‘And Visconti thinks him idle at the d’Este’s court!’ broke from Giannotto.
The crowd filled the chamber with the whisper of dismay and horror, but from the banqueting room still came the song and the laughter — Visconti was in blissful ignorance of evil. Who could tell him? Who would dare?
Well Giannotto knew the fall of Brescia could be only the last of a series of incredible disasters; so swift as to seem miraculous. Victory after victory must have fallen to della Scala before he could have marched on and taken a place so near Milan; victories following too fast on one another to have reached Visconti before their culmination. The news indeed was terrible!
Who would enter the banqueting hall?
”Tis almost certain death,’ they muttered, and Giannotto smiled.
‘The Duke carries deadly weapons’
As he spoke the curtains were pulled aside for a moment as one of the serving men stepped out, and Giannotto, bending eagerly forward, caught a glimpse of two faces at the far end of the brilliant table.
Visconti’s, laughing, triumphant, insolently handsome, and Valentine’s, set and white, with dangerous eyes.
The curtains fell to again, but Giannotto had a thought. ‘Leave it to me, good friends,’ he said, and passed into the hall. ‘The Lady Valentine shall give the news!’ That was the secretary’s inspiration. ‘The Duke dare not touch her, and it will be a pleasure to her that she may reward’ And the crowd, gathering in the anteroom, waited, bewildered and terrified, to hear the blow had fallen.
‘They will stop their song and jest,’ said the man from Brescia, ‘let the Duke once know —’ The entry of another, panting and torn, interrupted him.
‘Heaven save Milan!’ he gasped. ‘Verona has fallen.’
The shouts and clatter from the courtyard had penetrated faintly to the banqueting hall, and Visconti paused a moment, listening.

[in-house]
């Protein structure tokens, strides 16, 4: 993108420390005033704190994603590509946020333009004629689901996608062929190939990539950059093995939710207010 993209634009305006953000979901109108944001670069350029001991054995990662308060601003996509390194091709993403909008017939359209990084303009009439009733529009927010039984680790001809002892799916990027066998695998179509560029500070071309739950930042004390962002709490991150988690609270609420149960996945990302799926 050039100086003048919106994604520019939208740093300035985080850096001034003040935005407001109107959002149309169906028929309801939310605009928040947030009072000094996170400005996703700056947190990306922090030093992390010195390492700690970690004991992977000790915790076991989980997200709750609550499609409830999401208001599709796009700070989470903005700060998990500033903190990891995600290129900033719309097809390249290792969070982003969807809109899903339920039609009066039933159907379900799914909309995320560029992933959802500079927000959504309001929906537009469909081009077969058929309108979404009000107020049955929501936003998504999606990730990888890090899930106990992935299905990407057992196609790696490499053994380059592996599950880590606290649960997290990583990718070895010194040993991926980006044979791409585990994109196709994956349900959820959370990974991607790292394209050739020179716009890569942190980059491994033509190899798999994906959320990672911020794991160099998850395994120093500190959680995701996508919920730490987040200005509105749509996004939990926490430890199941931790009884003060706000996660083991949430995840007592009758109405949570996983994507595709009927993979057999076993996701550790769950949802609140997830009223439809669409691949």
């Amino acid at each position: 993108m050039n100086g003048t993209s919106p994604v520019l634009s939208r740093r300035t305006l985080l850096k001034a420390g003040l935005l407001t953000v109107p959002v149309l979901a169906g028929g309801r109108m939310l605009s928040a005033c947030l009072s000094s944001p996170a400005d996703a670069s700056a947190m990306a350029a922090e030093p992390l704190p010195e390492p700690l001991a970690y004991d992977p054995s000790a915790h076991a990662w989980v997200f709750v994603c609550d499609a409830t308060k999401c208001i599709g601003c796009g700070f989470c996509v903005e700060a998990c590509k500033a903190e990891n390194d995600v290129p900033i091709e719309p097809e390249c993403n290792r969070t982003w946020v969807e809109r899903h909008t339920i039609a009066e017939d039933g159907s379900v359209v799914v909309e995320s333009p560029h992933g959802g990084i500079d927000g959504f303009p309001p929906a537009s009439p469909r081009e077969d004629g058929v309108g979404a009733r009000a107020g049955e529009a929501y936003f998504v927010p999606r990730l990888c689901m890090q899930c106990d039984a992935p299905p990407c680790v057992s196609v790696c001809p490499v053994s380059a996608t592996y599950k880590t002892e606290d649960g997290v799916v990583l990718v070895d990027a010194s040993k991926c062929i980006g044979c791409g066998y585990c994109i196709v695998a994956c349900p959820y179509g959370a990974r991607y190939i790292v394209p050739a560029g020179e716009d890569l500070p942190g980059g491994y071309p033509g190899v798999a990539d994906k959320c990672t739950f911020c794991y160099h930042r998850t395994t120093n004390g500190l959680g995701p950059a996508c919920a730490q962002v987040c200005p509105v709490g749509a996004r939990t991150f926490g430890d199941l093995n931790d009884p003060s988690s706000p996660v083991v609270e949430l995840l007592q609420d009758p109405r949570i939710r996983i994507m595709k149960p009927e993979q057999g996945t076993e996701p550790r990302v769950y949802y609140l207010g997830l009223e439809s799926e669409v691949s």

Valentine listened too, and thought of Conrad.
But the noises died away, and Visconti turned to the Duke of Orleans with a laugh.
‘My soldiers revel in your honour,’ he said, ‘and we will drink my sister’s health, my lord.’
Valentine’s breast heaved. Who was he, to dare to sacrifice her to his pride and greed? She would not suffer it. Was she not also a Visconti?
As in a dream she heard her health drunk; as in a dream she saw the Duke of Orleans’ foolish look turned toward her in vacant admiration; then suddenly, with a start, she noticed Giannotto’s crafty face. Valentine’s eyes blazed with sudden purpose. She looked down toward the entrance, and saw, between the curtains, white faces peering and figures half-thrust forward.
‘The Duke of Orleans!’ cried Visconti, and the guests again rose. Valentine rose also, with inspired eyes and crimsoned cheeks.
The Duke of Orleans!’ she cried, lifting her glass, and at the first words she had spoken they stood silent in an uneasy expectation. ‘Will the Duke of Orleans wait, Visconti, while I give a still nobler toast?’ Her voice rose triumphant. At her words, at the mad defiance of her bearing, Visconti stood amazed.
‘Here is to the one who has taken Brescia and Verona, even from thee, Visconti; here is to the brave soldier who now marches on Milan — Mastino della Scala!’
And she raised her glass high, and then turned and flung it at Visconti’s feet.
‘The news is true,’ she said, ‘and now kill me for it.’
And with a stifled cry Visconti’s hand was on his dagger, but Orleans flung himself upon him, and caught him by the wrists. Visconti glanced at him, and at the startled company, not grasping what had happened, and then the cry, begun no one knew where, went in a growing volume around the hall.
‘Verona has fallen!’
It circled around the table, it passed from lip to lip, from the white-faced, surging crowd to the brilliant guests, and the company broke into confusion, and looked into one another’s eyes with terror.
‘Verona has fallen!’
‘A lie!’ thundered Visconti. ‘A lie! My sister has gone mad. Who says the word again shall die!’
‘My lord,’ said Giannotto, ‘listen.’ And into the sudden hush within it came the wild hubbub of the panic-stricken city. ‘Verona is fallen! Della Scala marches fast on Milan!’
Last updated Monday, December 22, 2014 at 10:48